In an interview with CBS This Morning, rapper Meek Mill acknowledged that without the high-profile support and endorsements he received, he’d likely still be in prison.
Colin Kaepernick (you may have heard of him) recently received the 2018 Ambassador of Conscience Award from Amnesty International. The ceremony was held Saturday night in Amsterdam. During his speech, Kaepernick called it like we all see it, referring to the police killings of black and brown people as “lawful…
In a spoken-word poem, Dwayne Betts details the emotional impacts of juvenile incarceration.
In 2005 the United States became the last country to end the death penalty for offenders under 18 years old. Adolescent neuroscience research played a huge part in changing this policy. However, there are still approximately 2,500 prison inmates in the United States serving life sentences without the possibility of…
One of Virginia’s newest state delegates is working on a series of bills that would disrupt the “school-to-prison pipeline” in a state that recently led the country in referring students to the legal system.
Updated Tuesday, Jan. 9, 2018, 1:15 p.m. EST: After being called out by the ACLU for banning an award-winning book about mass incarceration, New Jersey said that it has lifted the ban on Michelle Alexander’s The New Jim Crow.
Look at Kim Kardashian jumping in with tangible help for black women in trouble.
About a month ago, things were not looking very good for one Georgia family. Little A.J. Burgess needed a lifesaving kidney transplant, which he was denied all because his father—a more than perfect match—violated his probation terms, and the health of the 25-pound 2-year-old who was born without working kidneys was…
If you saw the hashtag #FreeMeek while browsing Black Twitter and thought someone was giving away Meek Mill’s albums, you are incorrect. Residents of Philadelphia will take to the streets Monday afternoon to protest the imprisonment of the rapper and notorious collector of L’s after the hip-hop star was imprisoned on…
When talking about inequality in the criminal-justice system, we often focus on the war on drugs, crooked cops or the prison-industrial complex. But insiders know there is one part of America’s legal system that has an outsized influence on convictions, sentencing and incarceration:
The NFL, the proverbial messy bitch that loves drama, just a week after announcing that team owners would revisit rules about player conduct during the playing of the national anthem, has now decided to throw its weight behind a criminal-justice bill.
In case you ever wondered about the way (some) correctional officers see their inmates, I lead you no further than to Caddo Parish, La., Sheriff Steve Prator, who is ranting and raging mad about new criminal-justice reform laws that will go into effect next month—because it will mean getting rid of cheap labor.
Agnes Gund is an art collector who sold her prized 1962 Roy Lichtenstein Masterpiece for $150 million, one of the 15 highest-known prices ever paid for artwork, in order to start a fund that supports criminal-justice reform and seeks to reduce mass incarceration in the United States.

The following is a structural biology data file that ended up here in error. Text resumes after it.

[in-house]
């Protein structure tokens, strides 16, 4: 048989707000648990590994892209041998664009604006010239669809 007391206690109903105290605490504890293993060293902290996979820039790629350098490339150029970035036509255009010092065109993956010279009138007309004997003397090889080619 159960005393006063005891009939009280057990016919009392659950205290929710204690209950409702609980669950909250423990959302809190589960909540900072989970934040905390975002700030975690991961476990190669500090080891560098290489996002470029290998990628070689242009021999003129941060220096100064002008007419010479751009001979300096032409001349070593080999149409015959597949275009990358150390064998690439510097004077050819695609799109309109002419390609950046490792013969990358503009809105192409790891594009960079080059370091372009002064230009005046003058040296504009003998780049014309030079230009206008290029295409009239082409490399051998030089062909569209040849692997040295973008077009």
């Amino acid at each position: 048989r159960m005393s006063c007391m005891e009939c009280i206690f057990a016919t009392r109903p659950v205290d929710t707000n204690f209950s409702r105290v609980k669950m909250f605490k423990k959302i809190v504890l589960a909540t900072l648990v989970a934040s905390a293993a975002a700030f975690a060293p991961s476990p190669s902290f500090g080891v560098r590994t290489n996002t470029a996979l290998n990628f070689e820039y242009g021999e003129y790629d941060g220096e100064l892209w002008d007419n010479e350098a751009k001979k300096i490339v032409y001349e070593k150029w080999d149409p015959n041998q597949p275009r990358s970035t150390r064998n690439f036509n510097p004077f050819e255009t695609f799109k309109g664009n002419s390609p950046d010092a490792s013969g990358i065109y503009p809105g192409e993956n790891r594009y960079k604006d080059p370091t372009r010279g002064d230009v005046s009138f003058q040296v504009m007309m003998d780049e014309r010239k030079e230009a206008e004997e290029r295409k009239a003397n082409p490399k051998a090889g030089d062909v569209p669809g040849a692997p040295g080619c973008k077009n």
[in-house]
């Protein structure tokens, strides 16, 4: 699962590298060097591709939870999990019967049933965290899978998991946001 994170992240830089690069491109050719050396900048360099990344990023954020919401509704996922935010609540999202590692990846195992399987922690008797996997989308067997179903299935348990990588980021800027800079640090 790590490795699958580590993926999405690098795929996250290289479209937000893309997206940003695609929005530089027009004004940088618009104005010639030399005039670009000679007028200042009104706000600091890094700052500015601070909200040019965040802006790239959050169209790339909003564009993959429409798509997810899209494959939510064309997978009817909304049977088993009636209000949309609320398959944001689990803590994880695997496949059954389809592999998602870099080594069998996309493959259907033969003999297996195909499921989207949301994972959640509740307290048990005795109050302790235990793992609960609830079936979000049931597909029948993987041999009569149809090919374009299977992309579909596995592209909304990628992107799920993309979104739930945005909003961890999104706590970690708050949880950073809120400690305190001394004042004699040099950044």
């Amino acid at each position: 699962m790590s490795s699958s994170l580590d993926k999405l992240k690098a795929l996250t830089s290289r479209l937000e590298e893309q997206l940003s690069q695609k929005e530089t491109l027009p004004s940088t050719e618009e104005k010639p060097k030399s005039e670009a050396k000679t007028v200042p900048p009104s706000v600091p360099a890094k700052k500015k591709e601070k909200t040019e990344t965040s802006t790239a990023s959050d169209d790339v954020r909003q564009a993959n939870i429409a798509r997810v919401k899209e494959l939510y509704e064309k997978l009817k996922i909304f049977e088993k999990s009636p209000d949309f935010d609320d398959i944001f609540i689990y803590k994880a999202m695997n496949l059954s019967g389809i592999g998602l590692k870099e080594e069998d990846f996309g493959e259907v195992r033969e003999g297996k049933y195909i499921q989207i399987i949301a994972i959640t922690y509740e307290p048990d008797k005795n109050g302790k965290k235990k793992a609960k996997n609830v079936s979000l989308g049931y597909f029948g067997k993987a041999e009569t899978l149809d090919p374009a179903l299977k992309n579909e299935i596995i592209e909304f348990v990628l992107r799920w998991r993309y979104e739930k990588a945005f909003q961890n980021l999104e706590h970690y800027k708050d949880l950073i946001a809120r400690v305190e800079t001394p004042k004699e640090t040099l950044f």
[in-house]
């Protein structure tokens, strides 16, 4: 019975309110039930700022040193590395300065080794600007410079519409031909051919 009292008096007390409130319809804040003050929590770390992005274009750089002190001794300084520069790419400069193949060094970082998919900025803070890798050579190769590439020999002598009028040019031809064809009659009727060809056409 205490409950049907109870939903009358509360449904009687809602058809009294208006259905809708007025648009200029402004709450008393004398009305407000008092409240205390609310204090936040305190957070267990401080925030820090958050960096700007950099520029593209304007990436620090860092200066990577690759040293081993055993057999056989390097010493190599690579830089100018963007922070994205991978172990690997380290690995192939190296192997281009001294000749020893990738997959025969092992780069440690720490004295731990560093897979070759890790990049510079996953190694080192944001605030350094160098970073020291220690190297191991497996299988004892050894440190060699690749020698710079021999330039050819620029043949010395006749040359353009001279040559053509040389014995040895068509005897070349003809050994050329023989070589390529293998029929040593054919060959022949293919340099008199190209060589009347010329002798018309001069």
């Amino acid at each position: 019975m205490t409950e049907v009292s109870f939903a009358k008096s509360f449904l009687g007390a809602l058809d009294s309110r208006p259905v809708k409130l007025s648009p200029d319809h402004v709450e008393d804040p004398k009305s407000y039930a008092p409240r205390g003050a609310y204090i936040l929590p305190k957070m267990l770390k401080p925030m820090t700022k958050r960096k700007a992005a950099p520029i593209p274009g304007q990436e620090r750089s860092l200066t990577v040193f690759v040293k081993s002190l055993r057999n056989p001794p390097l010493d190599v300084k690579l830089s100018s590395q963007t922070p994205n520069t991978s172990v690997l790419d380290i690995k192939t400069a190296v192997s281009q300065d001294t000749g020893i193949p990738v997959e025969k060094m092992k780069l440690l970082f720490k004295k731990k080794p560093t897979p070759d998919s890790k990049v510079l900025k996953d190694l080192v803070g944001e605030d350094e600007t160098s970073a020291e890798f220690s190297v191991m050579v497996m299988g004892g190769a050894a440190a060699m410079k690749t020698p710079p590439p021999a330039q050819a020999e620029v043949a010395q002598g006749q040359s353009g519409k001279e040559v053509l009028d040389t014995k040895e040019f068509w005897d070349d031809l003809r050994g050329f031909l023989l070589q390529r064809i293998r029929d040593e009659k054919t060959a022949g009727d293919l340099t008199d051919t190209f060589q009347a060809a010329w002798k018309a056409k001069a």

The Black Lives Matter movement is working to have an impact on the lives of black women in dozens of jails across the country this week by providing them with their freedom, just in time for Mother’s Day.
Editor’s note: Drug policy is race policy. To honor drug-policy reformers on the front lines, for Black History Month, the Drug Policy Alliance, in partnership with The Root, is bringing you the stories of four phenomenal people who have been instrumental in shaping conversations around drug policy and its lethal…
Of course, the company didn’t phrase it that way because it would have to spend another $11 million cleaning up all the mess from the white people’s heads that exploded.
President Barack Obama returned to his Harvard Law Review roots (he was the first black president of the 100-plus-year-old journal in his last year at the school) as he penned a 55-page-article on our justice system, how his administration has moved the needle and how far we have to go to make substantive change.
A South Carolina judge on Monday declared a mistrial in the murder trial of a white South Carolina police officer after a jury failed to reach a unanimous verdict. Now-former North Charleston Police Officer Michael Slager was accused of shooting unarmed African-American motorist Walter Scott in the back five times as…
The U.S. Justice Department said that holding defendants in jail because they can't afford to make bail is unconstitutional—the first time the government has taken such a position before a federal appeals court, reports NBC News.
August will mark the two-year anniversary of the killing of Michael Brown and the uprising of black youths in Ferguson, Mo. Many of us are asking ourselves, “What has changed?”